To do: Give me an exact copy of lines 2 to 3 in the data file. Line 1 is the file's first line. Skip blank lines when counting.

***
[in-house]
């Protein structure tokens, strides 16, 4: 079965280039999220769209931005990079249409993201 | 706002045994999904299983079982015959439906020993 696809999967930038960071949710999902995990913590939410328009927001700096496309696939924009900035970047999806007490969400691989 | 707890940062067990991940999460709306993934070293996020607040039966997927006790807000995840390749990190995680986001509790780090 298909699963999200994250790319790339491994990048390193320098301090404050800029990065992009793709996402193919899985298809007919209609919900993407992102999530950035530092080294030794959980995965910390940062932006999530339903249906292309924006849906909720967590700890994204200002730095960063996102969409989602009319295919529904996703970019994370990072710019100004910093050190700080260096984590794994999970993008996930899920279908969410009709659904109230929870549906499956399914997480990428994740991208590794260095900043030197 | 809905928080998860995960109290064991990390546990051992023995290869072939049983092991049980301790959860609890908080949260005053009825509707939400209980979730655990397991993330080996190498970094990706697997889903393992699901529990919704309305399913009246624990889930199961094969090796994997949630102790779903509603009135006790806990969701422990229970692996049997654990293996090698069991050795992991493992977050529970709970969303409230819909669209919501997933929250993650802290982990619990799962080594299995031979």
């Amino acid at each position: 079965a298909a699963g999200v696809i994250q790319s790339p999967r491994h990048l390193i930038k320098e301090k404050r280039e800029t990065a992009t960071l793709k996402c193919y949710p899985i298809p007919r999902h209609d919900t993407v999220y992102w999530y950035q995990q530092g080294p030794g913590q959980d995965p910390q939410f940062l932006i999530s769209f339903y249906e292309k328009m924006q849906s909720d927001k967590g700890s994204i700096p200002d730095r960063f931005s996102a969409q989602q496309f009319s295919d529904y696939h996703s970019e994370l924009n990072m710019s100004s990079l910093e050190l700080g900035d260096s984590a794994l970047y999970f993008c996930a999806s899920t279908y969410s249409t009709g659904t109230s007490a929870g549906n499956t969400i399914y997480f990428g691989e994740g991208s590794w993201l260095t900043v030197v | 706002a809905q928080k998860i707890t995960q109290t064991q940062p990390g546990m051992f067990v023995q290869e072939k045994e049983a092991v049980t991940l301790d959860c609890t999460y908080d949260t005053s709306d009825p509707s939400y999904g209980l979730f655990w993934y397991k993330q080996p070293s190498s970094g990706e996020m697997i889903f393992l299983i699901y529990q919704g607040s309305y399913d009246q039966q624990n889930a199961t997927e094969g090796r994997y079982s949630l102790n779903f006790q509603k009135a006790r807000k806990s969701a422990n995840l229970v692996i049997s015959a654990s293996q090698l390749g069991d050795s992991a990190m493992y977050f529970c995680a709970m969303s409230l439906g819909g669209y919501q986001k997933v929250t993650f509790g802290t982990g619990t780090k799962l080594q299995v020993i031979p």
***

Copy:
């Protein structure tokens, strides 16, 4: 079965280039999220769209931005990079249409993201 | 706002045994999904299983079982015959439906020993 696809999967930038960071949710999902995990913590939410328009927001700096496309696939924009900035970047999806007490969400691989 | 707890940062067990991940999460709306993934070293996020607040039966997927006790807000995840390749990190995680986001509790780090 298909699963999200994250790319790339491994990048390193320098301090404050800029990065992009793709996402193919899985298809007919209609919900993407992102999530950035530092080294030794959980995965910390940062932006999530339903249906292309924006849906909720967590700890994204200002730095960063996102969409989602009319295919529904996703970019994370990072710019100004910093050190700080260096984590794994999970993008996930899920279908969410009709659904109230929870549906499956399914997480990428994740991208590794260095900043030197 | 809905928080998860995960109290064991990390546990051992023995290869072939049983092991049980301790959860609890908080949260005053009825509707939400209980979730655990397991993330080996190498970094990706697997889903393992699901529990919704309305399913009246624990889930199961094969090796994997949630102790779903509603009135006790806990969701422990229970692996049997654990293996090698069991050795992991493992977050529970709970969303409230819909669209919501997933929250993650802290982990619990799962080594299995031979």
């Amino acid at each position: 079965a298909a699963g999200v696809i994250q790319s790339p999967r491994h990048l390193i930038k320098e301090k404050r280039e800029t990065a992009t960071l793709k996402c193919y949710p899985i298809p007919r999902h209609d919900t993407v999220y992102w999530y950035q995990q530092g080294p030794g913590q959980d995965p910390q939410f940062l932006i999530s769209f339903y249906e292309k328009m924006q849906s909720d927001k967590g700890s994204i700096p200002d730095r960063f931005s996102a969409q989602q496309f009319s295919d529904y696939h996703s970019e994370l924009n990072m710019s100004s990079l910093e050190l700080g900035d260096s984590a794994l970047y999970f993008c996930a999806s899920t279908y969410s249409t009709g659904t109230s007490a929870g549906n499956t969400i399914y997480f990428g691989e994740g991208s590794w993201l260095t900043v030197v | 706002a809905q928080k998860i707890t995960q109290t064991q940062p990390g546990m051992f067990v023995q290869e072939k045994e049983a092991v049980t991940l301790d959860c609890t999460y908080d949260t005053s709306d009825p509707s939400y999904g209980l979730f655990w993934y397991k993330q080996p070293s190498s970094g990706e996020m697997i889903f393992l299983i699901y529990q919704g607040s309305y399913d009246q039966q624990n889930a199961t997927e094969g090796r994997y079982s949630l102790n779903f006790q509603k009135a006790r807000k806990s969701a422990n995840l229970v692996i049997s015959a654990s293996q090698l390749g069991d050795s992991a990190m493992y977050f529970c995680a709970m969303s409230l439906g819909g669209y919501q986001k997933v929250t993650f509790g802290t982990g619990t780090k799962l080594q299995v020993i031979p």